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- Buickman the only fire should be in the board room.they just hired an executive from Whirlpool.that should help them go do the drain.
- Mike Beranek I don't care about the vehicles. But I'd be on board for inspecting the drivers.
- Art Vandelay Coming to a rental lot near you. And when it does know there is a good chance EBFlex and Tassos have puffed each other's peters in it!
- Art Vandelay I doubt there is even room for EBFlex and Tassos to puff each other's peters in that POS
- Art Vandelay The lack of side windows is a boon for EBFlex and Tassos as nobody can see them puffing each other's peters back there!
I wholeheartedly agree with Sajeev's recomendation. The Mazda3S (bigger engine) fits right between the GTI and all other (frankly inferior) FWD comers in the hatchback segment, and when specced up a bit, provides a very good car for your money. There's also the Golf2.5, which the Mazda was clearly designed to compete against, and which is not, despite rumors from the late 90's, unreliable at all. The Mazda will get you a nicer interior and the Golf 5 cylinder will give you a gruffer, stronger feeling engine and heavier controls, pick your poison. Both have good manual transmissions (and both are available used for far less than $20k). If a turbo is in your future I would recommend the CC with the 2.0T as a CPO purchase, it's the closest thing to a Saab out there, and is really a nice car with all the potential of the GTI drivetrain wise. Six speed manual available. The Mazdaspeed3 I wouldn't recommend, I actually prefer the Mazda3S for some reason, and I shudder at the thought of what a first owner would do to one of these (same with GTI). There are also old 1.8T VW's out there, and yes the problem issues have already been recalled, but you would need to chip one to get the power you'd likely want. Have you considered a Saab project? I know someone with at a 9-5 right now with near 200k on the odometer, mint condition. It's maybe worth $2k, maybe, and is loaded up leather etc... If you go this route do try to get one that's had the ABS module and ECU replaced already. This is one of those cars that current owners just don't know what the hell to do with right now. Costs to much to own, yet worth more to drive than it is to sell. Bargains likely available.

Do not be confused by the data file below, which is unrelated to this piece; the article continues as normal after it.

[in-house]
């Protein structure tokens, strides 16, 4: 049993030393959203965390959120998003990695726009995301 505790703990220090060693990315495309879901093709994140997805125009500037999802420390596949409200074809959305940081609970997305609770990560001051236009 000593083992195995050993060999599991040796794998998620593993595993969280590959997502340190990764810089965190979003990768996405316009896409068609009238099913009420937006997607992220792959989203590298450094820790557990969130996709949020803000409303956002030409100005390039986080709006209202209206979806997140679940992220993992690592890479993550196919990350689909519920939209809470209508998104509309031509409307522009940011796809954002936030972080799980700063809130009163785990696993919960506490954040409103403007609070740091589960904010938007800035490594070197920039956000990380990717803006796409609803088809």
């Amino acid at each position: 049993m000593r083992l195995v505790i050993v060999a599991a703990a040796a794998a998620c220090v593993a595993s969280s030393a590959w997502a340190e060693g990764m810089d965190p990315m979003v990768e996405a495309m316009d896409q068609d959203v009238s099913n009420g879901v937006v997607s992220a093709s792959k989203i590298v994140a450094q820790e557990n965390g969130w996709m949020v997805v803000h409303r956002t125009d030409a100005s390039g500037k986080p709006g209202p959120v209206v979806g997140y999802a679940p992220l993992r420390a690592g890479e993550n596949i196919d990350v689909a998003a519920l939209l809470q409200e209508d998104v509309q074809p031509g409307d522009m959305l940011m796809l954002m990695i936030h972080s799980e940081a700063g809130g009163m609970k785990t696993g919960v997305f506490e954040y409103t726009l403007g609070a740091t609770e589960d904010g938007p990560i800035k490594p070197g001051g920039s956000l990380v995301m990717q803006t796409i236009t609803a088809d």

Just went through this dilemma when the reliable, ABS, good-in-snow Camry imploded. After much searching--and resisting the impulse--with help from members of the household--the decision was made to get something similar, small sedan, new or used, 15,000 max. Took a long time but finally settled on---don't judge me--a one year old Kia Spectra EX, for 13k plus 1,700 for the Carmax maximum warranty. It's 2.0 L, Lotus tuned suspension, light weight, 138 HP and had more features, like sunroof, aux plugs, CD, fold down rear seats accessible via trunk and dash tire inflation display, plus of course cruise control and all that.. It reminds me of my old late 70's Fiesta and my first car, a 69 Renault R10. It's fun to drive, so we got the better mileage, better traction, more fun bits. It's hard to argue with the Carmax warranty when you are buying new or used.